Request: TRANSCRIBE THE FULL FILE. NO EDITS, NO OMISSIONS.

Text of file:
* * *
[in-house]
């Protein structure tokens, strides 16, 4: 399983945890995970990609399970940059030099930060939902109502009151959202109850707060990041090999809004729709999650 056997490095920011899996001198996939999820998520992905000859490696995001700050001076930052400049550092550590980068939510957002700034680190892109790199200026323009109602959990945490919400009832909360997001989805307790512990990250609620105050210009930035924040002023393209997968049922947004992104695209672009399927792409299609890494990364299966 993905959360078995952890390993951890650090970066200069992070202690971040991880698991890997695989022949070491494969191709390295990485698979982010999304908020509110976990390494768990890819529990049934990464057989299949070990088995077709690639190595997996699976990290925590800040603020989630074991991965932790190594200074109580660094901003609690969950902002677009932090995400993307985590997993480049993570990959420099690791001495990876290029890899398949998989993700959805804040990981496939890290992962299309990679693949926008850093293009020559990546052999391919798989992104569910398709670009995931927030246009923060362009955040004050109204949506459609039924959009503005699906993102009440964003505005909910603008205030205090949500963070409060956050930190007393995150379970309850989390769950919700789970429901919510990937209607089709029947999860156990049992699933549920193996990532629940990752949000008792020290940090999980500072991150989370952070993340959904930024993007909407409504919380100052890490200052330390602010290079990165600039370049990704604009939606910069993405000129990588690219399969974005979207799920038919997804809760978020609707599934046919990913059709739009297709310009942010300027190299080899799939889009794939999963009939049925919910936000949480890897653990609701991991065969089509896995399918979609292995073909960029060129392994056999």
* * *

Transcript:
[in-house]
């Protein structure tokens, strides 16, 4: 399983945890995970990609399970940059030099930060939902109502009151959202109850707060990041090999809004729709999650 056997490095920011899996001198996939999820998520992905000859490696995001700050001076930052400049550092550590980068939510957002700034680190892109790199200026323009109602959990945490919400009832909360997001989805307790512990990250609620105050210009930035924040002023393209997968049922947004992104695209672009399927792409299609890494990364299966 993905959360078995952890390993951890650090970066200069992070202690971040991880698991890997695989022949070491494969191709390295990485698979982010999304908020509110976990390494768990890819529990049934990464057989299949070990088995077709690639190595997996699976990290925590800040603020989630074991991965932790190594200074109580660094901003609690969950902002677009932090995400993307985590997993480049993570990959420099690791001495990876290029890899398949998989993700959805804040990981496939890290992962299309990679693949926008850093293009020559990546052999391919798989992104569910398709670009995931927030246009923060362009955040004050109204949506459609039924959009503005699906993102009440964003505005909910603008205030205090949500963070409060956050930190007393995150379970309850989390769950919700789970429901919510990937209607089709029947999860156990049992699933549920193996990532629940990752949000008792020290940090999980500072991150989370952070993340959904930024993007909407409504919380100052890490200052330390602010290079990165600039370049990704604009939606910069993405000129990588690219399969974005979207799920038919997804809760978020609707599934046919990913059709739009297709310009942010300027190299080899799939889009794939999963009939049925919910936000949480890897653990609701991991065969089509896995399918979609292995073909960029060129392994056999």